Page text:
New Formula One tyre supplier Pirelli believes the introduction of faster-wearing tyres to the sport should make strategy and tactics a major factor in deciding Sunday's season-opening Australian Grand Prix.
F1 boss Bernie Ecclestone has directed Pirelli - which replaces Bridgestone as the official F1 tyre manufacturer from this season after a 20-year absence - to create a compound that will force two to three pit stops per race and create the tire degradation that will result in cars travelling at different speeds and therefore fostering more overtaking.
Pirelli motorsport director Paul Hembery told The AP on Thursday that the Italian manufacturer has clear instructions to reintroduce some "movement and spectacle" to the sport.
While faster-wearing tyres had been met with a mixed response from drivers and teams, Hembery said they had the potential to take F1 back to the years when a good strategy had the ability to beat a good car.
"It would be fantastic for the sport if maybe some of the teams not normally in the top four come up with a strategy that allows them to get on the podium, and maybe cause a mini upset," he said.
"People in the last few years have forgotten that strategy was an integral part of the sport," he added. "If you take the example of Michael Schumacher and Ross Brawn (at Ferrari), they were the experts almost at race strategy, and won many a race because of a good call and coming in for either a fuel stop or tire change, and those are factors that will become important again."
Teams tried the new tires during preseason testing, and opinions ranged from world champion Sebastian Vettel's prediction they will add excitement to the race, to that of his Red Bull team owner Dietrich Mateschitz who described them as a "catastrophe."
While the durability of Bridgestone's tires - even the soft compounds were capable of doing an entire race - had reduced the role of tire strategy, some critics had said the new Pirelli rubber had lurched in the other direction to where it may be too important.
"Clearly change is often something that causes people to maybe get excited, but at the end of the day what we've said to them is 'look everybody has the same, somebody on Sunday will be on top of the podium as the first winner on Pirelli tires in 20 years, drinking champagne and very happy.' So they have to be sure they're the ones," Hembery said.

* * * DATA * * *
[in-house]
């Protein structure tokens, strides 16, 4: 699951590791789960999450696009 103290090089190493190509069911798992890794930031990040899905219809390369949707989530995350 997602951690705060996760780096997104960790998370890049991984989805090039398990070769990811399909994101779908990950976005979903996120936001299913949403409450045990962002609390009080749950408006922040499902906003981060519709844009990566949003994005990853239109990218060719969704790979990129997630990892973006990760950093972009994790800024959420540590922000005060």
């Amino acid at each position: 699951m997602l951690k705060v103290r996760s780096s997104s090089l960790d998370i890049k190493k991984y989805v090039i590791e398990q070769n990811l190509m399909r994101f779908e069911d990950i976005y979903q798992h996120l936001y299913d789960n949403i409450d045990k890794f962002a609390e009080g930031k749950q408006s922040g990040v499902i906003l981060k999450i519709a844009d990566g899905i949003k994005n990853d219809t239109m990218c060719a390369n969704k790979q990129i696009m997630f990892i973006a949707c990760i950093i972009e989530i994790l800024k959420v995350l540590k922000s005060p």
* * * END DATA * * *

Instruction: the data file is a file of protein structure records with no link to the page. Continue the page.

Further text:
What makes this year different to the Schumacher-Brawn era at Ferrari is the absence of refueling, which makes the number and timing of pit stops entirely about tire strategy.
Hembery said teams preparing for Sunday's race will decide between a two-stop or perhaps a three-stop strategy. They will also need to decide whether to spend more time on the softer 'option' tire or the harder 'prime' tire for longer - "balancing absolute performance with the ability to stay on the track longer."
"They're also going to have to understand the evolution of the track over the weekend, which is something that is an unknown for most of them because testing was done in very cold weather and with relatively small numbers of cars," he said.
Melbourne's Albert Park track - which hosts the season-opening race after the Bahrain GP was cancelled due to civil unrest - was not Pirelli's ideal first race back in F1.
"We would have liked to have gone to Bahrain to be perfectly honest," Hembery said. "We've done a lot of testing there and have a lot of data, and it's a very good representative circuit for a tire maker in the sense that it can be hot but it can also be very abrasive.
"Melbourne brings a lot of factors. The conditions can change rapidly here. It's an event where you could have 20 degrees (Celsius; 68 degrees Fahrenheit) and rain, up to almost 40 degrees (104 degrees Fahrenheit) track temperature. It's very challenging from that point of view."
Melbourne is forecast to have cool and cloudy weather over the race weekend, with the chance of occasional showers.